Friday, April 15, 2011

Using Resources

Writing after a long time feels nice. I have no idea why I stopped writing. Today is Vishu, and I am glad I have chosen the New Year day to start afresh on my blog.

This happened when I was in Tanzania last year. Mzee and I were running some errands in the market area of Iringa(a beautiful town in the south-central part of Tanzania). We came across a cobbler and Mzee stopped there to get some repair work done on his shoes. The cobbler was an old man with a very kind face. He sat on the side of the road surrounded by his tools and lots of used truck tyres. A blue tarpaulin sheet above him supported by two wooden sticks protected him from the rain and sun. This makeshift arrangement was his shop. As Mzee was getting his work done, I sat down beside him on the side of the road. He was a pleasant man and we talked to each other in a mixture of rudimentary Swahili and English but mostly signs and gestures. Mzee would chip in with translations whenever things got too complicated. Just as he was almost about to be done with fixing Mzee's shoes, the shoemaker offered to make me some rubber sandals for 3000 Tsh (slightly more than $2). I said yes mostly because I was fascinated by the fact that he would be making these sandals from scratch and by his claim that it would take just 10 minutes. He took measurements of my feet and then leant over to one of the used truck tyres to cut open a slice of rubber from the softer parts of the tyre. Just as he claimed, in under 10 minutes, he had made my sandals.
And they felt quite comfortable as well. I mean not that comfortable that I would lounge in them the entire day, but decent enough that I would be able to walk in them every now and then. I moved closer to the tyre to see which tyre I would be wearing. And surprise, surprise - it said 'Ceat Tyres'. For those of you, who have never heard of Ceat Tyres, it is an Indian tyre manufacturing company, with a running rhino on its logo which says 'Born Tough'. I smiled when I realized that my sandals were going to be worn in the US, but they were made in Tanzania built out of a tyre made in India. 3 countries, 3 continents. A truly global sandal.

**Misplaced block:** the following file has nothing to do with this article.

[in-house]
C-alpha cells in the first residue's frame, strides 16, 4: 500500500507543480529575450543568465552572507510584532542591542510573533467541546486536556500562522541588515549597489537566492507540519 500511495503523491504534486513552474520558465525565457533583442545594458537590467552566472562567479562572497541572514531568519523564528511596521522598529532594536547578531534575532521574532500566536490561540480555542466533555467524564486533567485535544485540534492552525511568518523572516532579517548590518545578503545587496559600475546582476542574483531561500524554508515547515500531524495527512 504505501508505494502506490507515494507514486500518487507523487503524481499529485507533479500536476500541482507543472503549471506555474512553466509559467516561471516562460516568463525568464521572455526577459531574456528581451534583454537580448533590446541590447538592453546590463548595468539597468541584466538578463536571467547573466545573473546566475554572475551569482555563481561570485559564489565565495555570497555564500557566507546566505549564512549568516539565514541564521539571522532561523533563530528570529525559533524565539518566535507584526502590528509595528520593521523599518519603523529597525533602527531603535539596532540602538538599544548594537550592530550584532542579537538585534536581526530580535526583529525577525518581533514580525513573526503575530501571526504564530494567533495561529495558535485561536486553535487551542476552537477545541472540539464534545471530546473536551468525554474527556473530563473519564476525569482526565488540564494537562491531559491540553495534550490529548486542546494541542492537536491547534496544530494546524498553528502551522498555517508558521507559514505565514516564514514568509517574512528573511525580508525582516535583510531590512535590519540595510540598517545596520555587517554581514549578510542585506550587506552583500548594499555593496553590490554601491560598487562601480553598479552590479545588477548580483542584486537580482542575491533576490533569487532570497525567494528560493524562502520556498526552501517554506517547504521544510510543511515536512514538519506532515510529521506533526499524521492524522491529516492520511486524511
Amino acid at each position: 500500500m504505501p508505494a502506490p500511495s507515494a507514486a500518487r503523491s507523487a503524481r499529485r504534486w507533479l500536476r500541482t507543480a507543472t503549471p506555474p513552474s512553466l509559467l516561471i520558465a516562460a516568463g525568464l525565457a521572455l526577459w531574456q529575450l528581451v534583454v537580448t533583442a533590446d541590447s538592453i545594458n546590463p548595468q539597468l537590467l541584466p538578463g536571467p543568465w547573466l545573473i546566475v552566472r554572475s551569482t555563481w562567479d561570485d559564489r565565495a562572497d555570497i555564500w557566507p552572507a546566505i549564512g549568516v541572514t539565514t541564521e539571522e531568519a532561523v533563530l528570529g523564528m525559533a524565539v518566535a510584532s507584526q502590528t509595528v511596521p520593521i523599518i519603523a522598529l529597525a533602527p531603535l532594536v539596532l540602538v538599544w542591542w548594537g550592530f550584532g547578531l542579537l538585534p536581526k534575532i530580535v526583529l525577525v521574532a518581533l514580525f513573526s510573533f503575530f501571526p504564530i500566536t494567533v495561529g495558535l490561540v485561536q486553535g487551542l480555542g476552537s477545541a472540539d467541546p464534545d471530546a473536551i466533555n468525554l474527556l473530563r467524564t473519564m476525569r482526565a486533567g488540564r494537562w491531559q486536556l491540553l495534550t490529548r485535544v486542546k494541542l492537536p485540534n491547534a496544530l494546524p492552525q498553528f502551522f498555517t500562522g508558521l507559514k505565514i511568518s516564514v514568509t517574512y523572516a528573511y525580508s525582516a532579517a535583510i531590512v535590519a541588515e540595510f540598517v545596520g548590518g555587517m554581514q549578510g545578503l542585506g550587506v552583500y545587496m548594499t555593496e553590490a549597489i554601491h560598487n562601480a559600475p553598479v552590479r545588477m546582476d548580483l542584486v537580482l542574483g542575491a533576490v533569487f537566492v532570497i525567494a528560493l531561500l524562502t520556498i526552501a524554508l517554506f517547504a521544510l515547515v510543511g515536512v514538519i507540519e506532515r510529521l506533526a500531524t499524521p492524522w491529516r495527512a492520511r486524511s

But more than this what got me thinking was how everything was used to the fullest extent possible. This is true recycling. This is use of resources until it cannot be used anymore. A few weeks back, at one of the campsites, when we had to fill diesel in the truck from a large can of extra diesel that we had, Mzee made a makeshift funnel out of a used plastic water bottle by simply cutting it in half and inverting it into the mouth of the gas tank. Simple solution but what a great use for something that would otherwise have been thrown away. I got inspired enough to use the other half of the plastic water bottle as a cup for shaving.

Thinking back , I came across quite a few examples of things being resued in contexts that I would never have thought of. Necessity does that. In the US, however everything is so readily available, that you don't have to think about reuse. The end result is that we use up so many resources when really there is no need to. The question I asked myself back then was would I even try to change my behaviour when I went back to the US. Would I change something as simple as using cloth instead of paper towels to wipe kitchen counters. I am ashamed to say that my behaviour has not changed since I still am sticking to the convenience of a paper towel which I can just throw away after use without the bother of washing it. It is sad but true that generally, people downgrade their use of resources only during necessity. Only a few minority are capable of doing this without the duress of necessity and unfortunately, I am not one of them. But I will keep trying.